When assessing a patient’s orientation, the doctor asks standard questions that may seem like small talk, but are useful for testing recent and longer-term memories. Typical questions include:

  • What is your name?
  • Where are you?
  • What is the date and time?
  • What just happened to you?

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Laura Porter / Verywell

Orientation Levels

Sometimes referred to as alert and oriented (AO or A&O) or awake, alert, and oriented (AAO), orientation is usually followed by the multiplication symbol (x) and a number, such as AOx3 or AAOx4.

The level—x1, x2, x3, or x4—is a way of expressing the extent of the patient’s awareness. Here’s what each measure of orientation means:

  • x1: Oriented to Person. The patient knows his or her name and can recognize significant others.
  • x2: Oriented to Person and Place. In addition to knowing his or her name, the patient knows where he or she is.
  • x3: Oriented to Person, Place, and Time. In addition to knowing his or her name and location, the patient also knows the date, day of the week, and season.
  • x4: Oriented to Person, Place, Time, and Situation. In addition to knowing his or her name, location, and time, the patient can explain the situation of why they are at the healthcare facility.

If a person can answer some information, but not all—for example, knows their name and the date, but can’t say where there are—it would be notated as x3 minus place.

In some circumstances, healthcare providers may only ask about person, place, and time, so x3 is the highest level of orientation tested for. Others may also include situation for x4.

When treating patients with dementia, the healthcare providers notes should also include the specific questions asked and answers given.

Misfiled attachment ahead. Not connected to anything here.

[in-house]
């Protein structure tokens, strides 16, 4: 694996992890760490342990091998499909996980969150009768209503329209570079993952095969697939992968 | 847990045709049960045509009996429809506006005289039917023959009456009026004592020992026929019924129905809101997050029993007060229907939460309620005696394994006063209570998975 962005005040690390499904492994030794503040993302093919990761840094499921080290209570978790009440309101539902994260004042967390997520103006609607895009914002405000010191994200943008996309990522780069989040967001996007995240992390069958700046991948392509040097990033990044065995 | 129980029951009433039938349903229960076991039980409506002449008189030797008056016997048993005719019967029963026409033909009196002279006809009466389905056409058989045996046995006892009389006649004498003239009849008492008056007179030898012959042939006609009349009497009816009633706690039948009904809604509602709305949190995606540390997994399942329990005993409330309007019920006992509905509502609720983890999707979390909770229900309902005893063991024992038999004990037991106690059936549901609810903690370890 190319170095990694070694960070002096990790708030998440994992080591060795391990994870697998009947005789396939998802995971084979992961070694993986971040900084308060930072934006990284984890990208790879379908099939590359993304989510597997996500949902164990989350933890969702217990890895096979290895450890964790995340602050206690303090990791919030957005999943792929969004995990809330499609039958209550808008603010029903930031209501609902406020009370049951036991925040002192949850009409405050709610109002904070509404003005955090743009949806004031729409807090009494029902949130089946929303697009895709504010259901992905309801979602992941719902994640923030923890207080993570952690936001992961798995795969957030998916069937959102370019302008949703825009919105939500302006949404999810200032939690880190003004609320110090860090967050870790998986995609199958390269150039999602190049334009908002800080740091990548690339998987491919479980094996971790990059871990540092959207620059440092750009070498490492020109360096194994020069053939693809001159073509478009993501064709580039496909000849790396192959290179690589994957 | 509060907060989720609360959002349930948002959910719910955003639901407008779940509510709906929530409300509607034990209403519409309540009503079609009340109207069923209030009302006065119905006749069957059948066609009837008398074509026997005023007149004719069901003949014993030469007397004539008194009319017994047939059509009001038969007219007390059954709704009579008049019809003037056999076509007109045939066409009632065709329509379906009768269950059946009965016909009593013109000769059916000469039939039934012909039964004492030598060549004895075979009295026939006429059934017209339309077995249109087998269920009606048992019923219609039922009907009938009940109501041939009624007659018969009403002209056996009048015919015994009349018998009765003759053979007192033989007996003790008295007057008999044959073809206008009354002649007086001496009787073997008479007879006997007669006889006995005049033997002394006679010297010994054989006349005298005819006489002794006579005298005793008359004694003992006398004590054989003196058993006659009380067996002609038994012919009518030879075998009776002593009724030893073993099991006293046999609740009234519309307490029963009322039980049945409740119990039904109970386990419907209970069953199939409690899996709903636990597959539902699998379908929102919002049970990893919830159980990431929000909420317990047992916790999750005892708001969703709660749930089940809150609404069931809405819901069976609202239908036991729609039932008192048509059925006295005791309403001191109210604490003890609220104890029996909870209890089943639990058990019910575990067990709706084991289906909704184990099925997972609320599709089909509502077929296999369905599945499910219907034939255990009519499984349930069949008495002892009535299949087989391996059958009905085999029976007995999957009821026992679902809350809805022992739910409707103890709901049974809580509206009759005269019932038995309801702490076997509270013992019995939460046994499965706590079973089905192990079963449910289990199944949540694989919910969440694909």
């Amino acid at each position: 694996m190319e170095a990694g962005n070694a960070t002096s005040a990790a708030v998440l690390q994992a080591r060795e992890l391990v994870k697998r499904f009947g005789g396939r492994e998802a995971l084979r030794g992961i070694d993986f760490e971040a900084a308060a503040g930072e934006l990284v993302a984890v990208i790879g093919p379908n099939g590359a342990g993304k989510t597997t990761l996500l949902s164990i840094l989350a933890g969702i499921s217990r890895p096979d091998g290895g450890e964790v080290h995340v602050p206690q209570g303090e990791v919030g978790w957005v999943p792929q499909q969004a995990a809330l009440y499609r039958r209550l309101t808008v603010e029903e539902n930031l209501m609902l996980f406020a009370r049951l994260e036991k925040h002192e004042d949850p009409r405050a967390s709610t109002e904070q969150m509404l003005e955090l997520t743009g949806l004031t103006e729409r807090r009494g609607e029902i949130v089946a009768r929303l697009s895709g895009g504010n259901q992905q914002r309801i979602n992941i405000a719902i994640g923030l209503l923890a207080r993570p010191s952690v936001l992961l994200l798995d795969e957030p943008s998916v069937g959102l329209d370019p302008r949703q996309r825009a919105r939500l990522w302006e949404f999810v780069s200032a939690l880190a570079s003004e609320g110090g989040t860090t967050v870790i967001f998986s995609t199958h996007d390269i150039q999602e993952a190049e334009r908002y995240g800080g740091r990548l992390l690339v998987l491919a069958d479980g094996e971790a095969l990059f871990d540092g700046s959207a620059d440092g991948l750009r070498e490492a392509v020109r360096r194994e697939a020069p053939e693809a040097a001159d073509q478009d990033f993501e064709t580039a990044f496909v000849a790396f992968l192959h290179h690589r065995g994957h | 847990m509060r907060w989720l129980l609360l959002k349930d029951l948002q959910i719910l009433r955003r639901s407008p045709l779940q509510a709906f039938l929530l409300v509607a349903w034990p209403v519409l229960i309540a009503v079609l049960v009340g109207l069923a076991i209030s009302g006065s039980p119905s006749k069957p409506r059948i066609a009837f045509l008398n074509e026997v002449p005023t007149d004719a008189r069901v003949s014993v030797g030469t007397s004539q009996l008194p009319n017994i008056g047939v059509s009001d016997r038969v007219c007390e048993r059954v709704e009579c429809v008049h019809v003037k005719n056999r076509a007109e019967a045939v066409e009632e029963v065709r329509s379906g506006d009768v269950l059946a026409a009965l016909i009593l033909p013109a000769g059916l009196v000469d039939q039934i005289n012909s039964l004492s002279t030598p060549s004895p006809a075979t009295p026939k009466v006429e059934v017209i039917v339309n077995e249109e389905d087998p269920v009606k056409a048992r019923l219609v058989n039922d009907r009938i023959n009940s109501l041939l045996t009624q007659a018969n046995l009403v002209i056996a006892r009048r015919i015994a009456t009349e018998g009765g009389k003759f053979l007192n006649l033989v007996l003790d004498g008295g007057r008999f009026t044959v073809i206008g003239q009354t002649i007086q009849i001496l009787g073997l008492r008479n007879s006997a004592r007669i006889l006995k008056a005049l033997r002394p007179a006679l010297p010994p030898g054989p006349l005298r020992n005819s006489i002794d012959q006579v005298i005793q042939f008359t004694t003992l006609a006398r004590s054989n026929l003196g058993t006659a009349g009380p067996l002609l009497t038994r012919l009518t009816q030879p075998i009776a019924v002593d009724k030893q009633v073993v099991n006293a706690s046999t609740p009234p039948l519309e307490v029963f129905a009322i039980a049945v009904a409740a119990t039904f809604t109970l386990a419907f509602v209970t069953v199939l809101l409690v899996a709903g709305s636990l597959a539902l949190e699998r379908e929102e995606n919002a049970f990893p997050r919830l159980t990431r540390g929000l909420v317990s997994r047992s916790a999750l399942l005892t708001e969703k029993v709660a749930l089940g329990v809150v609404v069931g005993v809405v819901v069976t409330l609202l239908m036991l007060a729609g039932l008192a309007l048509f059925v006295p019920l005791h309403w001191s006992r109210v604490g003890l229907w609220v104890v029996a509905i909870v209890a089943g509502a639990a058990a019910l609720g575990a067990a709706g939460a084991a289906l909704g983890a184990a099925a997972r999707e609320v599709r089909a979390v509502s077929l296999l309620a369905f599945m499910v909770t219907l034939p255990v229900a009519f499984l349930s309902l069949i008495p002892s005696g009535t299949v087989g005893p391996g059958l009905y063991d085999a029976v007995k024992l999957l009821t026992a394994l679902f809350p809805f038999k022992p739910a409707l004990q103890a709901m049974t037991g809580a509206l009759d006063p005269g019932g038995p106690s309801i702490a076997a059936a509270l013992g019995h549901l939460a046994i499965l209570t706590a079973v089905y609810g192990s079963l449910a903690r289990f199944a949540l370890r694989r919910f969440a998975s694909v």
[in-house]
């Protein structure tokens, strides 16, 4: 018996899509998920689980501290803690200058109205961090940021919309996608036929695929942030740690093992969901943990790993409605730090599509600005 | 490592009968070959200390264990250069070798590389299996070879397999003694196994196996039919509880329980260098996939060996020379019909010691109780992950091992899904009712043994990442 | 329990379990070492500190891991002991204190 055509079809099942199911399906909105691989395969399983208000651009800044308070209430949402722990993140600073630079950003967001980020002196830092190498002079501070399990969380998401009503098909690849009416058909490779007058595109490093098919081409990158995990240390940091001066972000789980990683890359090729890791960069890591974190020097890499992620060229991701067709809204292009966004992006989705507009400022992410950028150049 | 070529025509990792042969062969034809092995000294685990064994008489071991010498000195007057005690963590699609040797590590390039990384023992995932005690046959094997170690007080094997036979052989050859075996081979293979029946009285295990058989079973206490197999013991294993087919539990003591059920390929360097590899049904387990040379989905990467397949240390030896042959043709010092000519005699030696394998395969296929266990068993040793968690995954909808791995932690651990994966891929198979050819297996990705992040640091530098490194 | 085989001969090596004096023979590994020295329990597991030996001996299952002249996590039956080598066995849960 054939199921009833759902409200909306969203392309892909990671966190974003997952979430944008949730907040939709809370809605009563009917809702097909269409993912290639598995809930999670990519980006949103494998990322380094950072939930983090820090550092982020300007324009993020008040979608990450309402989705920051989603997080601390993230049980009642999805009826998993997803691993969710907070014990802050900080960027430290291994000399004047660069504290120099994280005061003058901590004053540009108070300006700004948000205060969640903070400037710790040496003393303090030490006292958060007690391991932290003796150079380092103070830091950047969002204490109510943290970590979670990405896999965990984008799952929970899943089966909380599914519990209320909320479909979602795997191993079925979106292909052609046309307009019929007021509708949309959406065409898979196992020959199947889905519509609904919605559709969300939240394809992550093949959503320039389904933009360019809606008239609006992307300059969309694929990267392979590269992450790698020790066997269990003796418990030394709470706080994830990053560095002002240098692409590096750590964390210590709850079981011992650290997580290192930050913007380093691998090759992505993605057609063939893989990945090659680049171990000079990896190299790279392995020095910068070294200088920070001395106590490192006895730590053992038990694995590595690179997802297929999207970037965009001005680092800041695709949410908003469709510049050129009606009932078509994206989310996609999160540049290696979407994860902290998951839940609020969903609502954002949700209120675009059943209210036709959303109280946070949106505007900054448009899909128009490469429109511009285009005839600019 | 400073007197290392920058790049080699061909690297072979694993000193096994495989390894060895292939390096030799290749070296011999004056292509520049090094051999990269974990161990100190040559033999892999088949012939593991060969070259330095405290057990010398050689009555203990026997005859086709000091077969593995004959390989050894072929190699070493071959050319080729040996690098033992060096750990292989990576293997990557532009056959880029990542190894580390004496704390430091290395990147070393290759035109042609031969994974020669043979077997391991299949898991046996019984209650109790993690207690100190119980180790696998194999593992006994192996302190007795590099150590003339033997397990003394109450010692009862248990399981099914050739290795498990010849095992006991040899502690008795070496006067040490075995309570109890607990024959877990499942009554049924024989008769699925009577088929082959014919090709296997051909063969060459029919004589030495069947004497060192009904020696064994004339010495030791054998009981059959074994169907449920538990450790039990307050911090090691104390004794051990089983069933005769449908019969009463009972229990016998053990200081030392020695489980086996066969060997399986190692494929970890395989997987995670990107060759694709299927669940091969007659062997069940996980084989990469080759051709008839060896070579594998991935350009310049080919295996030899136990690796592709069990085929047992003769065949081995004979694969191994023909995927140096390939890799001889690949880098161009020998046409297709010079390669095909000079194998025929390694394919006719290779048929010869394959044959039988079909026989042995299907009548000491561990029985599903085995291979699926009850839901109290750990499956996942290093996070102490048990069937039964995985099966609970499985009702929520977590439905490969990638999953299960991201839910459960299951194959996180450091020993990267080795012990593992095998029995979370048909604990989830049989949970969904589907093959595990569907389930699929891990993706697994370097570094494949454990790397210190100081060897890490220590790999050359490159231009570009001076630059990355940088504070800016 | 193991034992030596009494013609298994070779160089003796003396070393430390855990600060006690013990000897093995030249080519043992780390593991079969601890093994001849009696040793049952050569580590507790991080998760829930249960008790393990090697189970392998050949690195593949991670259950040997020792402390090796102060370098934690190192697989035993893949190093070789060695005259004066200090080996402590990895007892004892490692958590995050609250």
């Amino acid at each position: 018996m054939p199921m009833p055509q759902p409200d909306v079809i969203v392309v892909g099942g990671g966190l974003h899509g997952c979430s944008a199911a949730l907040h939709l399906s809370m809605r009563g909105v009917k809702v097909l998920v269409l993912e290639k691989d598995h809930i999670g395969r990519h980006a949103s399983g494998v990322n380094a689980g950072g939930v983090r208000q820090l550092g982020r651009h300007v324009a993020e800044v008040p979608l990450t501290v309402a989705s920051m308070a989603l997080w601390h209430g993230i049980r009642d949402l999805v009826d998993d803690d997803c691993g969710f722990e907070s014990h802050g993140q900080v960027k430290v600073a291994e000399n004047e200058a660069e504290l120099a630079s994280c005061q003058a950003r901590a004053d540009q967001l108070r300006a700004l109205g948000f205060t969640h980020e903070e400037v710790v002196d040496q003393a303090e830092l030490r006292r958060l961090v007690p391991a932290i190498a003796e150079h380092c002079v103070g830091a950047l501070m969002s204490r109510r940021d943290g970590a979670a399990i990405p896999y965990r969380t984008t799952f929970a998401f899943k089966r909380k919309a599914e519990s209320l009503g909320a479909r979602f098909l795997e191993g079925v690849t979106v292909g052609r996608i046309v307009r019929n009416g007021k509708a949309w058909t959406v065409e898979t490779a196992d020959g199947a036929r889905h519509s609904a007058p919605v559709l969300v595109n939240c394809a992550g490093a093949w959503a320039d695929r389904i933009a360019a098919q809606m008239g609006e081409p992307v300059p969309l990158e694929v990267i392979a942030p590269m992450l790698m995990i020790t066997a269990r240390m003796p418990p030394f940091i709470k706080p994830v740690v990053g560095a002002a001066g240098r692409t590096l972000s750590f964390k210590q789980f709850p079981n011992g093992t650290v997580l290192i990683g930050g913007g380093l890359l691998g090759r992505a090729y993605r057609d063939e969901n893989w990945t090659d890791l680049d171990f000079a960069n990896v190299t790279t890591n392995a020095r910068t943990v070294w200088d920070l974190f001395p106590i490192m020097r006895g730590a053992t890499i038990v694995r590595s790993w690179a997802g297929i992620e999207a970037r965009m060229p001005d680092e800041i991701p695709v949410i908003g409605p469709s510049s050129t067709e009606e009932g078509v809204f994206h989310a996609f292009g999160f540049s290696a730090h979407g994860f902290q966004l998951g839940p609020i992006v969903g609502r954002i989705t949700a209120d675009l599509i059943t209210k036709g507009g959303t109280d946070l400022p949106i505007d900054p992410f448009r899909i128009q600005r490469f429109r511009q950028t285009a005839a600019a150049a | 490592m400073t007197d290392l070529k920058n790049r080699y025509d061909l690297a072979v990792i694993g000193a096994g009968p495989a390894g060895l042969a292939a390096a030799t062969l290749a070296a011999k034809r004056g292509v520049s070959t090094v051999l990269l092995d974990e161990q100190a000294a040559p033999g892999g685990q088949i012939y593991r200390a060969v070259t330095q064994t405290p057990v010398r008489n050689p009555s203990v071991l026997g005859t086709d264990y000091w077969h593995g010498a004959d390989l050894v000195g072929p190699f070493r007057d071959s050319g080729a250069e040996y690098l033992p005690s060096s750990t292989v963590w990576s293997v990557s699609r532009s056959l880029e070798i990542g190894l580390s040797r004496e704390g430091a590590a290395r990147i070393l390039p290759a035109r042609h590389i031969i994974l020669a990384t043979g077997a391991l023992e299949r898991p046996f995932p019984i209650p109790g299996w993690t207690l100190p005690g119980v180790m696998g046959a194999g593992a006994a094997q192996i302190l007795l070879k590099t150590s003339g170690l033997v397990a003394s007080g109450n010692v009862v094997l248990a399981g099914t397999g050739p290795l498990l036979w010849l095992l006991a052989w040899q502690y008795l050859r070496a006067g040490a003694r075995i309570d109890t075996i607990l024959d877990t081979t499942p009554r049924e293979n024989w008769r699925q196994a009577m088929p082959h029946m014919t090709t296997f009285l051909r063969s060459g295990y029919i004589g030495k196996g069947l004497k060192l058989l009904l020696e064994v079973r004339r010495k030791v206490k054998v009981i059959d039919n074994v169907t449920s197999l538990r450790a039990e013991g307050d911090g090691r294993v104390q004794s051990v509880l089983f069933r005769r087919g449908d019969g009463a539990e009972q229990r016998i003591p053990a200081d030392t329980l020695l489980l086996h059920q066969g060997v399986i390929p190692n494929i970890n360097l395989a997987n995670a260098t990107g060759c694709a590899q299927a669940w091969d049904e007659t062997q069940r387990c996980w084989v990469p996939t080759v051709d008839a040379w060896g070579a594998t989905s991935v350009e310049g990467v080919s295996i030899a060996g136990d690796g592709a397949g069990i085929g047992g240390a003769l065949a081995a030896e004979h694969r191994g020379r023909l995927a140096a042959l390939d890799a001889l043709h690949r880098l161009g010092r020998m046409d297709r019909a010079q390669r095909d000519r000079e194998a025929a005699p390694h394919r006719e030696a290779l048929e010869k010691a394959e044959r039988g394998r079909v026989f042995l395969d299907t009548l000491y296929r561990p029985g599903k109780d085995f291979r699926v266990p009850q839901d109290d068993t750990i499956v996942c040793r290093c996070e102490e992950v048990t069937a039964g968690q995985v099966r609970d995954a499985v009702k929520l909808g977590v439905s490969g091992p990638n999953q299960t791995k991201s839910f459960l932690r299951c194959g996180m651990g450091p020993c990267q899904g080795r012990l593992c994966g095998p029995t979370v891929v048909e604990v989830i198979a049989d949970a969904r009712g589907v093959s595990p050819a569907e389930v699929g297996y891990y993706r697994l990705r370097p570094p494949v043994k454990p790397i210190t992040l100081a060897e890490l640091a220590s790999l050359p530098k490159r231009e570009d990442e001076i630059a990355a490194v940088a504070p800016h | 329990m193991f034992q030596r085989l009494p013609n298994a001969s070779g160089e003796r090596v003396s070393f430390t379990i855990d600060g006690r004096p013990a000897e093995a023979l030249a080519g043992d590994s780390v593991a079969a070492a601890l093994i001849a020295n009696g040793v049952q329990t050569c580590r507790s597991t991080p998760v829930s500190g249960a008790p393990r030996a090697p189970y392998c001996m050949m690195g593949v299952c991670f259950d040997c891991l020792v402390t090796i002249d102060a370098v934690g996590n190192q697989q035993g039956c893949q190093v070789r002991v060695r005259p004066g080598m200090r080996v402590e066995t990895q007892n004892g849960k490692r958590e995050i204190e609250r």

Alzheimer’s Disease

Alzheimer’s disease and other types of dementia can cause people to be disoriented about their surroundings and the setting. It’s not uncommon for people with dementia to be especially disoriented about time.   They may believe it’s many years ago and that they are much younger than they are.

As Alzheimer’s disease progresses, people also may become confused about where they are. For example, if asked the city and state in which they live, they may answer with the location of where they grew up, rather than where they’ve lived for the last 30 years.

Orientation to a person (or x1) is affected in the very late stages Alzheimer’s disease where a person may not be able to remember his name or recognize himself in the mirror.

If someone with Alzheimer’s disease becomes disoriented to location, they may wander around and attempt to leave, both due to their confusion about their place, as well as time. For example, a person may believe that she must leave for work and then get lost on her way to a job that she retired from many years ago.

Disorientation can present safety risks as well as distress and anxiety for people with dementia.

Other Types of Dementia

Interestingly, not all types of dementia impact orientation to the same extent as Alzheimer’s disease.

A 2012 study published in the Journal of Alzheimer’s Disease found that impairment in both orientation and memory was consistently present in patients with Alzheimer’s disease, but those with frontotemporal dementia often maintained their orientation but their memory was impaired.